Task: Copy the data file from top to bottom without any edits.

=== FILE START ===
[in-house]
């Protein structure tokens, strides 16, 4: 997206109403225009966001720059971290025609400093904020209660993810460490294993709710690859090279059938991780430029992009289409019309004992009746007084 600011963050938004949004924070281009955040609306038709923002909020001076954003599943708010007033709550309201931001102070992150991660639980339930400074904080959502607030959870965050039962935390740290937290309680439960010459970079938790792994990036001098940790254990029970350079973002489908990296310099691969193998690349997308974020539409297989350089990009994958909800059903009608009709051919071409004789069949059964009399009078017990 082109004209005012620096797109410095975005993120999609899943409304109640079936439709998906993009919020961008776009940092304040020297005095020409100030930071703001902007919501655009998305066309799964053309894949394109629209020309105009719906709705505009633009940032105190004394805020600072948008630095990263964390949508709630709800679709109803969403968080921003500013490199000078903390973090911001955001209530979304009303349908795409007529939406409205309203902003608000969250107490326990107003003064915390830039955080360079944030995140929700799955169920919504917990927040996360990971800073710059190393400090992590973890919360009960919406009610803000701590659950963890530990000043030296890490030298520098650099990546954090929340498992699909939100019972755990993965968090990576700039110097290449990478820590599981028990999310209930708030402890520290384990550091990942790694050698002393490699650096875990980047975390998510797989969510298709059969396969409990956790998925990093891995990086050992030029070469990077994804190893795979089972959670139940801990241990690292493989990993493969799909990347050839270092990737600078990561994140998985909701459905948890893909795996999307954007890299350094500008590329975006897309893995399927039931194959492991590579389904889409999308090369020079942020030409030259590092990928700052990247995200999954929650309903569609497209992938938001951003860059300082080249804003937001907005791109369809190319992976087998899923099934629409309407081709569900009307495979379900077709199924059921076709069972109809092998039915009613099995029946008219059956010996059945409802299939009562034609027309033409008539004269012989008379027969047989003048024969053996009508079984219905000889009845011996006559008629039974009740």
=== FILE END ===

[in-house]
């Protein structure tokens, strides 16, 4: 997206109403225009966001720059971290025609400093904020209660993810460490294993709710690859090279059938991780430029992009289409019309004992009746007084 600011963050938004949004924070281009955040609306038709923002909020001076954003599943708010007033709550309201931001102070992150991660639980339930400074904080959502607030959870965050039962935390740290937290309680439960010459970079938790792994990036001098940790254990029970350079973002489908990296310099691969193998690349997308974020539409297989350089990009994958909800059903009608009709051919071409004789069949059964009399009078017990 082109004209005012620096797109410095975005993120999609899943409304109640079936439709998906993009919020961008776009940092304040020297005095020409100030930071703001902007919501655009998305066309799964053309894949394109629209020309105009719906709705505009633009940032105190004394805020600072948008630095990263964390949508709630709800679709109803969403968080921003500013490199000078903390973090911001955001209530979304009303349908795409007529939406409205309203902003608000969250107490326990107003003064915390830039955080360079944030995140929700799955169920919504917990927040996360990971800073710059190393400090992590973890919360009960919406009610803000701590659950963890530990000043030296890490030298520098650099990546954090929340498992699909939100019972755990993965968090990576700039110097290449990478820590599981028990999310209930708030402890520290384990550091990942790694050698002393490699650096875990980047975390998510797989969510298709059969396969409990956790998925990093891995990086050992030029070469990077994804190893795979089972959670139940801990241990690292493989990993493969799909990347050839270092990737600078990561994140998985909701459905948890893909795996999307954007890299350094500008590329975006897309893995399927039931194959492991590579389904889409999308090369020079942020030409030259590092990928700052990247995200999954929650309903569609497209992938938001951003860059300082080249804003937001907005791109369809190319992976087998899923099934629409309407081709569900009307495979379900077709199924059921076709069972109809092998039915009613099995029946008219059956010996059945409802299939009562034609027309033409008539004269012989008379027969047989003048024969053996009508079984219905000889009845011996006559008629039974009740």